As part of this week's celebration of Massachusetts, I am pleased to welcome debut author,Esther Ehblich, to tell us about her new book, Nest, which is set in Cape Cod and life in Massachusetts.
Talk about serendipity! I’m sitting on a plane on the runway in San Francisco, eager, eager, eager to hurry up and fly across the country to Boston, my birthplace, when a request comes in via my cell phone from my publicist at Oneworld, the UK publisher of NEST. Would I be interested in writing about Massachusetts for a popular UK book blog?
This is what you need to know: I’ve lived in the San Francisco Bay Area for over twenty-five years now and it’s a vibrant place where, more often than not, my life feels sweet and fulfilling. But I’m homesick. Deeply. Often. All of the great stuff—an amazing relationship complete with two terrific kids, hiking trails right outside our door, coyotes howling in Wildcat Canyon in the dark of the night—doesn’t cancel out my yearning for where I’ve come from. It’s a physical sensation, a tugging on my heart. I like the Bay Area. A lot. But Boston and Cape Cod will always feel like home.
“I’d love to,” I email my publicist, before I’m instructed to shut off all electronics in preparation for take-off.
Reviewers have written that the setting in NEST is like another character in the book, which doesn’t surprise me. Writing about the Cape felt like hanging out with an old friend and catching up. That familiar, longed-for place! It was a pleasure to be there in my imagination, ranging around outside with my curious, observant main character, Chirp. I got to see everything that she saw. Salt marsh, pitch pines, horseshoe crabs. Dunes so steep they take your breath away. The scruffy, tangled undergrowth that’s dense enough that you can’t help but wonder who’s rustling around in there. Quail? Chipmunks? Rabbits? And ponds, strung together like beads on a necklace and so clear that if you swim with your eyes open you can watch the perch and pickerel.
When Chirp inhaled, I remembered the feel of the salty, sun-soaked air in summer that smells a bit like blackberry sometimes. And bayberry. And, in autumn, if you’re a kid running hard outside, there’s a tingle in your chest like you’ve just eaten too many peppermint candies.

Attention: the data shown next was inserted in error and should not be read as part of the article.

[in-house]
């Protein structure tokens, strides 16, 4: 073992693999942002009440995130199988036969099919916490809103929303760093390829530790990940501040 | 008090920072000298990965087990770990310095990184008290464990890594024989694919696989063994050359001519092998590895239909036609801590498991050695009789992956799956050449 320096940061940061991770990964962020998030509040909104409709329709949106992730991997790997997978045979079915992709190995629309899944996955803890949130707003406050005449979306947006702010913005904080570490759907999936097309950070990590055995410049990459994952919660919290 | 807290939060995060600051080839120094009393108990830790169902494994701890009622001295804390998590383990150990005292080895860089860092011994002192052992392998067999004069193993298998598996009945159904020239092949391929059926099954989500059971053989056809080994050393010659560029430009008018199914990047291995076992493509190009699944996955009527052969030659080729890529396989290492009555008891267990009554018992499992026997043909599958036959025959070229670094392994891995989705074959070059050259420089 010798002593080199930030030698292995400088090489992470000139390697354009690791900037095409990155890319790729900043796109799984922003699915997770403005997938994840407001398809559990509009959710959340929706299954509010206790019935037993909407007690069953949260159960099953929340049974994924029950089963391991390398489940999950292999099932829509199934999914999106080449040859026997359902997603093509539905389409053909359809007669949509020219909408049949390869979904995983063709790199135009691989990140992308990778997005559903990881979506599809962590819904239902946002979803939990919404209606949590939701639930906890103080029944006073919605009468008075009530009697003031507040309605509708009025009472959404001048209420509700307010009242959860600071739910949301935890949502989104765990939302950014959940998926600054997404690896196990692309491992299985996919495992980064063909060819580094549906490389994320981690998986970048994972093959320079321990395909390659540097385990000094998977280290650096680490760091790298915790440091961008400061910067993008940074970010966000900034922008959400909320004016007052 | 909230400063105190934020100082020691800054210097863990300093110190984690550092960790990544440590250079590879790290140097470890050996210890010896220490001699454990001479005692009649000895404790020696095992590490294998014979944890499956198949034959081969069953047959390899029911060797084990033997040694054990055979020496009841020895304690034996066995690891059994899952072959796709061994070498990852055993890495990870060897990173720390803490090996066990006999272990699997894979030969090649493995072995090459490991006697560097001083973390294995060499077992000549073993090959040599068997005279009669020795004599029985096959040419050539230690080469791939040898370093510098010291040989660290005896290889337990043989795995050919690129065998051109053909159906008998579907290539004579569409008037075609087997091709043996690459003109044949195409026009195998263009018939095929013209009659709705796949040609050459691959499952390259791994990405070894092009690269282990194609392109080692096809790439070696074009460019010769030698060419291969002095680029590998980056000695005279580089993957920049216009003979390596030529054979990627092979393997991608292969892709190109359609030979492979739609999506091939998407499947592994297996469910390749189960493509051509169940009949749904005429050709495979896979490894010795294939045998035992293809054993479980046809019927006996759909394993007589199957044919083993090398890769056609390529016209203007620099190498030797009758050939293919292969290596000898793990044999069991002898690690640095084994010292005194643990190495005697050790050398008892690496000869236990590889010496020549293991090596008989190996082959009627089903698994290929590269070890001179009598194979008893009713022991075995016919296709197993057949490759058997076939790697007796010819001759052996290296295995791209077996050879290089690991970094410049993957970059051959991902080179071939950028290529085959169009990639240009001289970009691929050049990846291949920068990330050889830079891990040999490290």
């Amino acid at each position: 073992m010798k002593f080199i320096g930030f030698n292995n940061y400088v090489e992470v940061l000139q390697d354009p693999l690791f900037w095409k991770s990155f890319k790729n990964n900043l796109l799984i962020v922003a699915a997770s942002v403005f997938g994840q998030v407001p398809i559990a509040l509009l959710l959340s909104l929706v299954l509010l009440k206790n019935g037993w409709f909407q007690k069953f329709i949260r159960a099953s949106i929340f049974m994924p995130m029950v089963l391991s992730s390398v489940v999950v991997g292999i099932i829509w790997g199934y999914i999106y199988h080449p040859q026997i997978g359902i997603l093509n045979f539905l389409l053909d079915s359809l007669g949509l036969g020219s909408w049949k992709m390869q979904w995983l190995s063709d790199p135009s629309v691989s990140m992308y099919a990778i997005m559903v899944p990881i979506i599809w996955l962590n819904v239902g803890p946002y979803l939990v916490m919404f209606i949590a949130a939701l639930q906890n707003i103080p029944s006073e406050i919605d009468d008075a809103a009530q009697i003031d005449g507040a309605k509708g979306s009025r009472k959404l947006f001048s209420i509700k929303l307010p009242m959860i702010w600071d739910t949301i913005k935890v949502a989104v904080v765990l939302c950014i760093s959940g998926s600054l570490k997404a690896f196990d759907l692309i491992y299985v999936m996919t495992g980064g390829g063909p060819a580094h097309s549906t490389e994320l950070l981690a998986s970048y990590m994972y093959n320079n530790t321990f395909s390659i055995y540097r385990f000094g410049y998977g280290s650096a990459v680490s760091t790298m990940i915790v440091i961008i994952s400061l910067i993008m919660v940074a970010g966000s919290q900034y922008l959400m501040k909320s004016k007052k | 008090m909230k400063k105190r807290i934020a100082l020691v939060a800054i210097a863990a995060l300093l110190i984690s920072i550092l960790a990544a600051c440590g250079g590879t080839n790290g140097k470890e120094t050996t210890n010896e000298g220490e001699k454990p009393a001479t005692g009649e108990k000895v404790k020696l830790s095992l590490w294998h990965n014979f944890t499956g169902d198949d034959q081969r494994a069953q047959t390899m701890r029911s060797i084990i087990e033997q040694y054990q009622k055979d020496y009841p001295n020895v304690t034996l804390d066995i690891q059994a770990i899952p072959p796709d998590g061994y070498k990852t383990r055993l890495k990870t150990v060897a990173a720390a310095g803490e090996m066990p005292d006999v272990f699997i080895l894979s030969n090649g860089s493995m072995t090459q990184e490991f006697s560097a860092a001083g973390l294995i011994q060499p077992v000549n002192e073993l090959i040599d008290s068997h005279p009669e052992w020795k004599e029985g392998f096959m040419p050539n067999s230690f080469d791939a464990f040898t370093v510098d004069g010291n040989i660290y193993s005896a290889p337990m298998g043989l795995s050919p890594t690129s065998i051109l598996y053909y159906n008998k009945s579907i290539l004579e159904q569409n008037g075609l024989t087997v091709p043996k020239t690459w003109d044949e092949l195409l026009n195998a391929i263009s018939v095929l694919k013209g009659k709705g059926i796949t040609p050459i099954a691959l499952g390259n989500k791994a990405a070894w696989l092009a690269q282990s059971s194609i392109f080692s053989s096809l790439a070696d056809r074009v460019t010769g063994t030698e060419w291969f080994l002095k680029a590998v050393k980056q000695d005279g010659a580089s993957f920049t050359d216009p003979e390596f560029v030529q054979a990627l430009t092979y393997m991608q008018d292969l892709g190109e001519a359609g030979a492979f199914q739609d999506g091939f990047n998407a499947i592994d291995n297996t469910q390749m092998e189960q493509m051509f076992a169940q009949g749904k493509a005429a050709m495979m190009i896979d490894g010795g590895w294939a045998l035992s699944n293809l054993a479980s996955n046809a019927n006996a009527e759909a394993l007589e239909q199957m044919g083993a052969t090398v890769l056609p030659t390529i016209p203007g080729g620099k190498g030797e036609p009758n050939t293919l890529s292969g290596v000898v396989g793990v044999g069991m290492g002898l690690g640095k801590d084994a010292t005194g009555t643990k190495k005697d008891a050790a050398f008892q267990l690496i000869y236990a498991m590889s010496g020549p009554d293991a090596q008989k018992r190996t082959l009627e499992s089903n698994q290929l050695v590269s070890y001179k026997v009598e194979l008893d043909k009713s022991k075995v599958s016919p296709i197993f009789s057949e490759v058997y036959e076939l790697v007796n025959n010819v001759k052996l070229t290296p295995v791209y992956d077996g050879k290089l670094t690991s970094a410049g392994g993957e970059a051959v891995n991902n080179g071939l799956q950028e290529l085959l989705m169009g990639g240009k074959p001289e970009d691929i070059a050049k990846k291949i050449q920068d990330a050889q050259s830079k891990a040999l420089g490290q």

Paying attention to the people in Chirp’s life—neighbors, teachers, the cranky guy in the general store—I was reminded of a certain solidness, an anchored quality that’s typical of many folks on the east coast and especially on the Cape. Is it because families trace their roots back for generations? People seem to know who’s on the inside and the outside. There’s much less “Have a wonderful day!” at the cash register than, say, in the Bay Area, but real connections run deep. And there’s a fierceness, a grittiness, that shows up in unexpected encounters.
As the plane begins its final descent into the Boston area, I realize that this will be my first time back at the Cape since writing NEST. After I spend a few days visiting with my elderly dad in the city, my older sister, Amy, and I plan to meet in the small town near the tip of the Cape where we spent childhood summers. I’ll drive from Boston. Amy will drive from New York. We’ll have time, without kids and spouses, to just be together in a place we both love. I look down at the dark blue water of Boston Harbor, dotted with deep green islands, and wonder. What will I find when I’m feet-on-the-sand, wandering around in “real life,” not just in my writer’s imagination? Will I discover that what I remember is dramatically different from what is?
Two days later and I’m in the car I’ve borrowed from my dad, en route to Cape Cod. I see a sign for Dunkin’ Donuts just before the Sagamore Bridge and pull over. Dunkin’ Donuts! They were a big treat when I was growing up. But they don’t exist in the Bay Area. I stand in a long line in front of the counter. There were always long lines at Dunkin’ Donuts when I was a kid. So far, so good. I wait until I’m back in the car before I reach into the little bag and pull out my chocolate glazed donut. It looks the same. Dark brown. Glossy. I roll down my car window and am driving over the bridge that spans the Cape Cod Canal. Green-blue water below me. Donut in my lap. With the salty air whipping my hair around, I finally take a bite. Dense and soft and chocolatey. Perfect! Just like I remembered.
I get to the borrowed house where we’ll staying before my sister. Standing in the middle of the quiet road, looking out at the harbor, I’m like a dog; my nose is that excited. It wants to sniff and sniff. At the end of the road, past the weathered shingle bungalow, a billowy lilac bush in full bloom. I take off my sandals and walk barefoot down the paved road, dusted with flecks of sand, bits of grey clamshells. There’s no one around. I shove my face into the lavender flowers—never mind the bees that are hovering—and just breathe in the loveliness.
Happily, after several days on the Cape, this doesn’t turn into a story about disappointment, that harsh clang when expectation bumps up against reality. I’m very pleased to report that:
--The air really does smell like bayberry, some of the time.
--The man working at the hardware store barked at us that it was going to be a real pain for him to make copies of the house key that we needed. Then he got to work, carefully cutting us keys. He told us to try each key when we got back to the house. Before we left the store, he made us promise to let him know if they didn’t work perfectly.
--Higgins Pond has plenty of cold spots in May, but it has plenty of warm spots, too. If you keep swimming and your sister’s in the water with you like in the olden days, you can stay in long enough to see some perch.
Nest is published by Rock The Boat, an imprint of One World Publications in July 2015.
To find out more about Esther Ehrlich: